Behind the scenes

Daniel Webster Wildlife Sanctuary offers fun down on the farm

Marcia Wilson of Eyes on Owls will be back this year with her avian friends.
Daniel Webster Wildlife Sanctuary
Marcia Wilson of Eyes on Owls will be back this year with her avian friends.

Once a year, the Daniel Webster Wildlife Sanctuary celebrates its roots. The sanctuary, now a natural habitat for scores of birds and other animals, was once Edward Dwyer’s farm, a working farm that was preserved for conservation land by such local community efforts as “Save Dwyer Farm Day” fund-raisers.

The 500-acre Mass Audubon wildlife sanctuary, now one of the largest grassland preserves in the state, sets the stage this weekend for the annual “Farm Day” festival with hayrides, farm animals, pony rides, a hay maze, rural life demonstrations, and six kinds of owls.

“Mass Audubon kept up the Farm Day tradition,” said Emily Simmer, the office manager for Mass Audubon South Shore Sanctuaries and one of the event’s planners. “It helps people remember those days. ‘We saved the farm! We protected it for conservation!’ It connects us to the history.”


Farm Day brings farm animals, old equipment, and rural craft demonstrations back to the land to celebrate the site’s working farm history, Simmer said. The event also celebrates Mass Audubon’s preservation of the property as a wild habitat today.

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Mass Audubon protects and “stewards” almost 2,000 acres in the south suburbs, Farm Day’s organizers said. The South Shore branch brings nature programs to local schools, operates a summer camp through its North River Sanctuary (Mass Audubon’s Marshfield headquarters), and offers other year-round nature activities for adults, children, and families.

Farm Day’s highlights for children include tractor-drawn hayrides through open fields, where birds live and swoop for food in the grass. Kids can play hide-and-seek in the maze made from piled and arranged hay stacks, check out goats and other farm animals, and take part in crafts and games.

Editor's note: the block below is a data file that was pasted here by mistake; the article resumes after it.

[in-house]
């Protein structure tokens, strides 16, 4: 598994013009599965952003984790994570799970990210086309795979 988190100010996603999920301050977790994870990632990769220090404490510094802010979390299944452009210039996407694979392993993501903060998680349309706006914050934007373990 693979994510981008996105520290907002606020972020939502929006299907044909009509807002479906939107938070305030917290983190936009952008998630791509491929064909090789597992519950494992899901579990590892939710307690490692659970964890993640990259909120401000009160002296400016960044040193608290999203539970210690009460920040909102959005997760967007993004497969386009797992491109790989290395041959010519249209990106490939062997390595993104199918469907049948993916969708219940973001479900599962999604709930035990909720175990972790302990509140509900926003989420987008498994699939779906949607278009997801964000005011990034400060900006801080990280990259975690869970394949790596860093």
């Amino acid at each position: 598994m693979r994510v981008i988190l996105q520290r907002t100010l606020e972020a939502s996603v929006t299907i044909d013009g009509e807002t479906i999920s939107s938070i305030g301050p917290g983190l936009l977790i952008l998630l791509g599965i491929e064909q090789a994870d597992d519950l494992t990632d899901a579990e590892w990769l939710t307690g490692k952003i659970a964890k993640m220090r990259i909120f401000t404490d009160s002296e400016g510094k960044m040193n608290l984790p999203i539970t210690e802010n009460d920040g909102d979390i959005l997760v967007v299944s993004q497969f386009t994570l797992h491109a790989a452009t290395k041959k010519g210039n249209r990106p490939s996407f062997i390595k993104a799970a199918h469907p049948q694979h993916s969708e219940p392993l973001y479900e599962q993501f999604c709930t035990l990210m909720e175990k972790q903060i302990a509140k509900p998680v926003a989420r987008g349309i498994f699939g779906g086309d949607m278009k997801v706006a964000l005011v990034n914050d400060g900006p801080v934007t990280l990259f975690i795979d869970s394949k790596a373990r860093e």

Highlights for all include craft and artisan demonstrations, music by the Reiner Family Band, and a live presentation by Eyes on Owls.

While everyone loves owls, Mark and Marcia Wilson point out in the information they provided for their program, “How many of us have ever seen a live owl up close? Perhaps you’ve glimpsed the shadowy form of a great horned owl in the headlights as you’ve traveled a back road at night. . . . How about a mob of noisy crows circling a white pine tree — have they found an owl?”


The Wilsons — photographer Mark and naturalist Marcia — will bring six owls to give festival-goers a close encounter with a range of live owls.

Owls are an appropriate guest for Farm Day, said Sue MacCallum, director of Mass Audubon South Shore Sanctuaries, because they’re frequent visitors to the sanctuary on their own. “We have Eastern screech owls, great horned owls, Northern saw-whet owls, and various long- and short-eared owls,” she said, pointing to the grassland’s abundance of mice and voles. The same attractive food source brings hawks to the sanctuary.

It’s the business of the Reiner family bluegrass band to attract dancers, Simmer said. “They are really fun. Everybody raved about them” at their last Farm Day visit. The group includes Dave Reiner on fiddle, Cindy Eid on banjo, and other family members backing them up.

Rural crafts demonstrations include a visit by Farm Day regular blacksmith Dave Armstrong, who sets up his anvil, works, and talks to people about what he’s doing. “People don’t understand what a blacksmith is any more,” MacCallum said.

South Shore Woodturners including Will Kemp of Hanover and Jeff Keller of Norwell demonstrate their craft by using lathes on different shapes, colors, and varieties of wood.


Beekeeper John Phillips of Hanover brings a beehive to Farm Day and explains the process of making honey. Hortense McCarthy of Cohasset will bring her handmade soaps, candles, and lip balms. Other crafters include jewelers and a bread maker.

Local restaurants, caterers, and specialty food producers will offer soups, homemade baked goods, and other foods. Sommers’ Bounty of Hingham will brings its locally made jams, including unique flavors such as blueberry lime and a hot red pepper jam used for cooking. Family Crest Catering of Hanover will be selling hot food.

MacCallum said the fund-raiser helps support the full range of Mass Audubon’s efforts in the area, including land protection efforts, property maintenance, public programs at its properties, and outreach efforts in the schools and elsewhere.

“We have 850 acres in Marshfield. We also have property in Norwell, 90 acres in Duxbury, and sites in Lakeville and Halifax,” MacCallum said.

In Lakeville, the Audubon property is located in the Assonet Cedar Swamp, a wetland without trails. In Halifax, the Stump Brook Wildlife Sanctuary has public access trails.

About 3,000 people attended last year’s Farm Day, an event that raised $17,000 to support Mass Audubon’s activities south of Boston. In addition to sponsorships and other donations, the organization said 100 volunteers help make the ev

‘Farm Day

Daniel Webster Wildlife Sanctuary

Winslow Cemetery Road Marshfield

Saturday, 10 a.m. to 4 p.m. (Oct. 26 in case of extreme weather)

$7 ($5 for Mass Audubon members); children 3 and under free

ent a good day to be down on the farm.

Robert Knox can be reached at